The visual similarities between Redneck Rampage and DOOM are abundant, to the point where the 1997 shooter could be confused as a mod using id Software’s id Tech 1 engine. But the crass ET-shooting romp offers just enough to separate itself while delivering that iconic DOOM-style gameplay, just with freelook.
In December 1993, Bethesda Softworks released The Terminator: Rampage, which could very well be a clone of Wolfenstein 3D. Two years later, the developer looked to Wolfentstein’s follow-up as inspiration for Future Shock. Though definitely inspired by DOOM during the development of Terminator: Future Shock, Bethesda also decided to build upon the model and design of the iconic title.
Future Shock is notable for improving upon the textures of the FPS genre, introducing fully texture-mapped 3D environments. It’s also said to be the game that pioneered free-look, a feature that didn’t officially hit the DOOM series until 2003’s DOOM 3 (though source ports did add the feature long before the third entry).
Future Shock pits players against Skynet’s army of robots across a post-apocalyptic landscape. Its positive reception led to a visually-improved sequel a year later and is ranked among the best Terminator games.
Developer: Raven Software Publisher: id Software
When you have something that works, you can either repeat it ad nauseam with sequels or try to branch out and create a fresher experience. In 1994, almost exactly one year from DOOM’s release and two months from DOOM II’s launch, id Software utilized Raven Software to develop Heretic, arguably the first official DOOM clone. And it’s about as close to a clone as one gets as it was developed on a modified version of the DOOM engine.
Heretic swaps out firearms for magic and replaces demons with, well, different demons. The game expands upon DOOM’s offerings with inventory items and interactive environments, though the core gameplay of its inspiration is still very evident. Heretic went on to spawn an indirect sequel, Hexen, and a direct sequel, Heretic II, the latter of which went the route of Duke Nukem’s spin-offs to favor third-person.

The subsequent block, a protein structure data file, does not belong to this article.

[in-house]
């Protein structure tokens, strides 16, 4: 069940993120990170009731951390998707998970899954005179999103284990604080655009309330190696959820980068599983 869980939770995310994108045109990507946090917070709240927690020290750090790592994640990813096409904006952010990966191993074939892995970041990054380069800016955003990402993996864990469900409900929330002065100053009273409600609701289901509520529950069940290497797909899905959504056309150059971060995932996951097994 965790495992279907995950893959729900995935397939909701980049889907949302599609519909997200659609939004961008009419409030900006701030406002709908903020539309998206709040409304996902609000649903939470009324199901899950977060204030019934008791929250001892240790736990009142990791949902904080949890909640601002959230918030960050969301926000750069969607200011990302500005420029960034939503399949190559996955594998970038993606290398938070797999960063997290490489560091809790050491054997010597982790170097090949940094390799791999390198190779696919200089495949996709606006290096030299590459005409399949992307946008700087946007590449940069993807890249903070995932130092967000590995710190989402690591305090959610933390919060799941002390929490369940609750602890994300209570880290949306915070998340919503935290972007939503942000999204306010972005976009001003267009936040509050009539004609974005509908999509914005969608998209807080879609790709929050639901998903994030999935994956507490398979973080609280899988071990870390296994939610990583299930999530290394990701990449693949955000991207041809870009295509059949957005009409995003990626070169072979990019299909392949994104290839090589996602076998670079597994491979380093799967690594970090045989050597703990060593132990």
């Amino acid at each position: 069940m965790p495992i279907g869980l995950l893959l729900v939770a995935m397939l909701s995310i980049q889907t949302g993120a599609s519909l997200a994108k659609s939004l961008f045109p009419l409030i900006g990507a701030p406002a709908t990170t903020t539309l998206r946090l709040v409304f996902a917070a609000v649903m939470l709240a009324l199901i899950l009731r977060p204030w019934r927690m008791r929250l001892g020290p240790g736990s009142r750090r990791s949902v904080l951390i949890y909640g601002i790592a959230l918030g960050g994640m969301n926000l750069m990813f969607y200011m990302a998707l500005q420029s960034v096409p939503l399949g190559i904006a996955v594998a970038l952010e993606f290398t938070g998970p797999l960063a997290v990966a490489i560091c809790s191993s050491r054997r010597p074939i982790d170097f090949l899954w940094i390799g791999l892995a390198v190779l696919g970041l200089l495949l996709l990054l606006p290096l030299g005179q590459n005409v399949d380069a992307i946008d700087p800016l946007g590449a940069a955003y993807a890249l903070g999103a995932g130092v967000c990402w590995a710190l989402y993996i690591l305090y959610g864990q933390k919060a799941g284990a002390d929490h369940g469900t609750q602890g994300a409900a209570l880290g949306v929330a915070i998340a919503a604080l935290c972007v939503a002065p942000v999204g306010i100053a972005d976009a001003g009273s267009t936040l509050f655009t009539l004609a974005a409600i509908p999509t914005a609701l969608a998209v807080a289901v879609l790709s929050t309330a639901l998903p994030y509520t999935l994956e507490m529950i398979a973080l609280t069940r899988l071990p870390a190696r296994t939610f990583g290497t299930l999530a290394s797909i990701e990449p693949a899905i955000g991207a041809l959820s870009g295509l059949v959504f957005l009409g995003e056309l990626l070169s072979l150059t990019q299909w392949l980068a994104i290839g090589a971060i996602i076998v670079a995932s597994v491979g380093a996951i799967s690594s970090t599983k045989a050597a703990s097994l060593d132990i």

With a name like Blood, you know you’re in for a good time. Tack on a resemblance to a very popular game from 1993, quirky weapons like a pitchfork and dynamite, and plenty of the game’s namesake liquid, and you have yourself revisiting something time and time again.
Monolith Productions knew exactly what it was doing when it expanded upon the DOOM model. The addition of secondary attacks offered more versatility to the gunplay as players could unleash hell on the many enemies of protagonist Caleb.
The similarities between Blood and DOOM are difficult to ignore, which is why a mod for the DOOM engine was made combining elements of Monolith’s FPS and DOOM II. Blood may not have the name power of DOOM, but it has certainly earned its place in the annals of first-person shooter history.
2. Shadow Warrior
Developer: 3D Realms Publisher: GT Interactive
3D Realms really liked what DOOM had to offer, which is why, one year after launching Duke Nukem 3D, it returned with Shadow Warrior. Though built on the same engine used for Duke Nukem, the parallels between Shadow Warrior and DOOM are still definitely there.
Rather than play as a loud-mouthed meathead or a silent marine, players jump into futuristic Japan as a sword-wielding enforcer. By this point in the early-FPS timeline, games were starting to feel a little less like DOOM, and in Shadow Warrior, you can see that 3D Realms didn’t want to make just another DOOM clone.
Some elements do give Shadow Warrior more uniqueness than a simple DOOM clone. However, the blueprints definitely stem from id Software’s demonic invasion of Mars, and the game has seen a few modern versions too.
1. Duke Nukem 3D
Developer: 3D Realms Publisher: FormGen
Before the series took a turn for the worse and became an unfunny joke, Duke Nukem was actually fairly respected. Sure, it was morally gross, misogynistic, and controversial, but it took a formula that worked and put a spin on it. Duke Nukem wears its DOOM inspiration proudly, with a soundtrack and ambient sounds reminiscent of our trip to hell.
In case you weren’t aware, Duke Nukem actually started as a side-scrolling platformer. It wasn’t until the release of DOOM that the series found a proper home and its means of advancing beyond the simplistic 2D multi-directional scroller.
Unfortunately, Duke Nukem 3D also marked the last excellent main installment in the series. Spin-offs like Time to Kill and Zero Hour doubled down on the series’ crude tone but moved away from first-person shooters into third-person territory.